Vintage wine yes, vintage people no!
Whoopee, Hong Kong is going to be a wine trading hub! Our fine-wine collectors - casino tycoon Stanley Ho Hung-sun and Chief Secretary Henry Tang Ying-yen among them - will no longer have to empty so much from their fat wallets for their favourite vintages, thanks to the government's scrapping of all wine and beer taxes. This zero tax means the government will lose HK$560 million a year in revenue. Oh, by the way, the government says it can't afford to increase the old-age allowance because, if our elderly poor were to get HK$1,000 a month each, the bill would soar to HK$14 billion a year in 25 years time. That's a lot of money, but do you know how much the government can save over the same 25 years if it didn't scrap beer and wine taxes? Just multiply HK$560 million by 25. That's right - exactly $14 billion, the same amount the government says it doesn't have to cover an increase in the old-age allowance. What a coincidence. But hey, now is not the time for guilty consciences. Let's share a toast instead with the wine industry, which will now be able to pocket even bigger profits. Cheers!
How about a bit for the consumer?
We couldn't help but notice that when Financial Secretary John Tsang Chun-wah scrapped all beer and wine taxes he didn't feel the need to at least nudge sellers into doing the right thing - passing the savings on to consumers. He instead took at face value the self-serving claims of the wine industry that zero taxes will create new jobs and business. What kind of jobs? The kind that pays HK$6,000 a month for working 10 hours a day, six days a week? We already have plenty of those. What kind of new business? The kind that makes fatter profits for our wine sellers who last year refused to pass on the halving of taxes until Legco shamed them into doing so? Wine and beer traders have promised to do the right thing this time round. Yeah, right. They'll cut prices for sure - some have already done so - but that's only because everyone is watching. Expect prices in bars, restaurants and supermarkets to creep back up when public attention shifts. And if you ask why, they'll throw dizzying numbers at you about currency fluctuations, runaway overheads and inflation. But we won't be hoodwinked. We'll be waiting and watching. Then we'll be naming and shaming.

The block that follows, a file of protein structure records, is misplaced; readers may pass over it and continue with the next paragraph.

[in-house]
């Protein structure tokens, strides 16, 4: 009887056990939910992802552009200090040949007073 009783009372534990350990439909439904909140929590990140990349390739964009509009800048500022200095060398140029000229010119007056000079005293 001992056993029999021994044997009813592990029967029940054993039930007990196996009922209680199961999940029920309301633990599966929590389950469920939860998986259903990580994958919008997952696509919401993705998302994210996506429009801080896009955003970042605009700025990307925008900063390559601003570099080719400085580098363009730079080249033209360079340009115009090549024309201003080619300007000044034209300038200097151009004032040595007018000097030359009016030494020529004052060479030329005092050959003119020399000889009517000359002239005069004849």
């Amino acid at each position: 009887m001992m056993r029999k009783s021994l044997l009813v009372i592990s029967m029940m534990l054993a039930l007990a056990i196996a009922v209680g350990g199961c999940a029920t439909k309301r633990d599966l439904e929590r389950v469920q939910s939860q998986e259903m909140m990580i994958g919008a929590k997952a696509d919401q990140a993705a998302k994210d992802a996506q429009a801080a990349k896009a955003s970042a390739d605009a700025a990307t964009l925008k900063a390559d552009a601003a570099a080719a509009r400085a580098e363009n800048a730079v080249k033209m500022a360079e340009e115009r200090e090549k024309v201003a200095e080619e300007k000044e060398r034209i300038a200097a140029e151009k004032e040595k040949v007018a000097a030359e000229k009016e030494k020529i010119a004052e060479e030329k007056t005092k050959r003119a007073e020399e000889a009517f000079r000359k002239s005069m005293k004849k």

Shocking times for poor old CLP Power
What to do with CLP Power? The company is feeling sorry for itself because last year's profit dropped to just HK$9.39 billion. Maybe we're all to blame. Maybe we've been too mean in giving the company a monopoly all these years for just all of Kowloon, the New Territories and Lantau. We should have been more generous. And CLP chief executive Andrew Brandler is 'not entirely happy' with new government rules affecting the company's monopoly. Its guaranteed yearly profits will drop to just 9.99 per cent return on assets, so we won't have to pay such high electricity bills and its power generating plants will have to spew out cleaner air so we all won't have to choke as much. We know that's terribly unfair to CLP and we're truly sorry. But here's our advice to the company: get over it.
Obama and a question of denial
Here is something you might want to ponder. We all know the United States loves to brag about its religious freedoms. We have also seen how it lectures other countries that are intolerant of different faiths. So how come black presidential candidate Barack Obama is finding it politically necessary to deny claims that he is a Muslim and that he was sworn in as senator using a Koran instead of the Bible? Both claims are false, but even if they were true why should it matter in his run for president of a religiously tolerant country? Perhaps some of you could enlighten us.